7 Super Sources of Omega 3s

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7 Super Sources of Omega 3's

Written by Nicole Nichols, Health Educator

Omega-3 fatty acids are all the rage these days. Why? Because extensive research indicates that these heart-healthy fats may play a key role in keeping our brains and bodies healthy. A nutritious diet rich in omega-3 fatty acids may help reduce inflammation, prevent heart disease and arthritis, positively impact behavior and cognitive function, and even help you look better (thanks to its skin enhancing properties).

There are actually three types of polyunsaturated fatty acids that are collectively referred to as omega 3s. ALA (alpha-linolenic acid) is found in plant sources, while DHA (docosahexaenoic acid) and EPA (eicosapentaenoic acid) are found in fish and shellfish. Include the following foods in your diet to benefit from the amazing health-enhancing properties of all types of omega 3s.


Flaxseed is the richest source of ALA. Meet your omega 3 needs with 2 tablespoons of ground flaxseed (3,800 mg of omega 3s). Learn more about storing and using flaxseed. Don't stop with this seed! Pumpkin seeds and hemp seeds also contain ALA.


This coldwater fish contains between 900 and 1,800 mg of DHA and EPA per 3-oz serving. While salmon is the most talked about source of omega 3s, the same size serving of lake trout can contain more (1,700 mg), while herring, halibut and flounder are also good sources of omega 3s. Aim for 2 servings (3-4 ounces cooked portion) of fish weekly. Learn more about fish selection and safety.

Enriched Eggs

Omega 3-enriched eggs contain all three types of omega-3 fatty acids, thanks to adding flaxseed or algae to the diets of egg-producing hens. These specialty eggs contain about 60-150 milligrams of omega 3s per egg. That may seem like a small amount compared to these other sources, but it's still three times the omega 3s you'd find in ordinary eggs, making enriched eggs another convenient way to get your omega 3s if you're not a fish eater. Up to 4 of these eggs weekly can easily fit into your heart-healthy lifestyle, according to the American Heart Association. Learn more about the nutrition profile of eggs.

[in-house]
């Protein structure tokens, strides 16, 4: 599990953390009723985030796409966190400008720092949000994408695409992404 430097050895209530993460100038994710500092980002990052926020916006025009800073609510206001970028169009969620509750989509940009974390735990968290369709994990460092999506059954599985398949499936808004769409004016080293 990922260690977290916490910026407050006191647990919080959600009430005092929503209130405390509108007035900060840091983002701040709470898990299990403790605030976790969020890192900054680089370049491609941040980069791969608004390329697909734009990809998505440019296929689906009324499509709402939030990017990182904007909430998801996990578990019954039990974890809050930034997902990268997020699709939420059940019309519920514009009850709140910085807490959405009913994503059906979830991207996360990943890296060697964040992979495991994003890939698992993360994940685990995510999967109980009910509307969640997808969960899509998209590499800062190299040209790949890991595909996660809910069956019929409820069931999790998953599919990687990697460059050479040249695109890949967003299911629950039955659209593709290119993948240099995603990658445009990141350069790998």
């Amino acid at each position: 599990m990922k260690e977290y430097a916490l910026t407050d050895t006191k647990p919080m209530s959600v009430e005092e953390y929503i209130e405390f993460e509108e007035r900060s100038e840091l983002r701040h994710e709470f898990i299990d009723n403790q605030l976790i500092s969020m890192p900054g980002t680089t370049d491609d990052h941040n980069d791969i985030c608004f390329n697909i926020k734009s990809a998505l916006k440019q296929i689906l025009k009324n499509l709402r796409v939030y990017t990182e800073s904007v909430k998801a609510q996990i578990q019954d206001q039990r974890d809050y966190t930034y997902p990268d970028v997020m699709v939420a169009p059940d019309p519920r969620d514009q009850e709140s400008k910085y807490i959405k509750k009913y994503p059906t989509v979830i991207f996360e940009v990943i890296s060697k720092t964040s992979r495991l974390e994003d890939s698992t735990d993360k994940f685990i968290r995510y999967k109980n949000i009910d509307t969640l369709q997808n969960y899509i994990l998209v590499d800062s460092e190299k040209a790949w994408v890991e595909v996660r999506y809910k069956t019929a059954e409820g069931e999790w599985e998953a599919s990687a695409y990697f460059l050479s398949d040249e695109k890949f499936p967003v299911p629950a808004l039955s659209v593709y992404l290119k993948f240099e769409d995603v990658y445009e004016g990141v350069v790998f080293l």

Another excellent source of ALA (2,600 mg in 1 oz), walnuts can be sprinkled on salads, cereal, oatmeal and added to your favorite baked goods. Other nuts that contain omega 3s include pecans and butternuts (also called white walnuts).


You don't often hear about this plant source of omega 3s, but one serving of cooked soybeans contains more omega 3s (in the form of ALA) than some coldwater fish! Tofu, which is made from soybeans, contains omega 3s, too, but only about one-third as much as the whole cooked beans do. Add them to casseroles, soups, burritos or any other recipe that normally calls for beans.


This tiny fish are rich in DHA and EPA, and less expensive than other types of fish. Add them to sandwiches, pizzas, salads or as a topping for snack crackers or bread. Since canned sardines are higher in sodium, balance out your meal with low sodium fruits and veggies.

Canola Oil

Less expensive than olive oil, canola oil can also withstand higher cooker temperatures. This heart-healthy oil contains 1,300 mg of omega 3s per tablespoon (more than olive oil), but both make excellent choices for increasing your consumption of the omega 3 ALA.

How can I get more omega 3 fatty acids in my daily meals? from World's Healthiest Foods.
Omega-3 Fatty Acids, from World's Healthiest Foods.

This content has been reviewed and approved by Becky Hand, MS, licensed and registered dietitian.

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Member Comments on this Slideshow

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10/4/2012 10:16:03 AM

PINKANGEL73's SparkPage
Thanks for the reminder Spark. I try to eat fish at least twice a week, seeded breads, almonds and pumpkin seeds.

To Awillable, I would check your portion sizes, weigh and track your food and see what stands out calorie wise. I have always eaten a mainly healthy diet with plenty of fluids but when I joined SP and started tracking I realised it was my carb portion sizes and especially bread that I needed to cut down. I am over 50 and unable to exercise a great deal due to arthritis (I hope this will change as I get lighter) but I am now steadily losing.

Alternatively, have you cut down too much? A friend of mine was struggling to lose weight and someone suggested she ate a bigger breakfast to kick start her system. She tried and it worked - she ended up losing 70 pounds.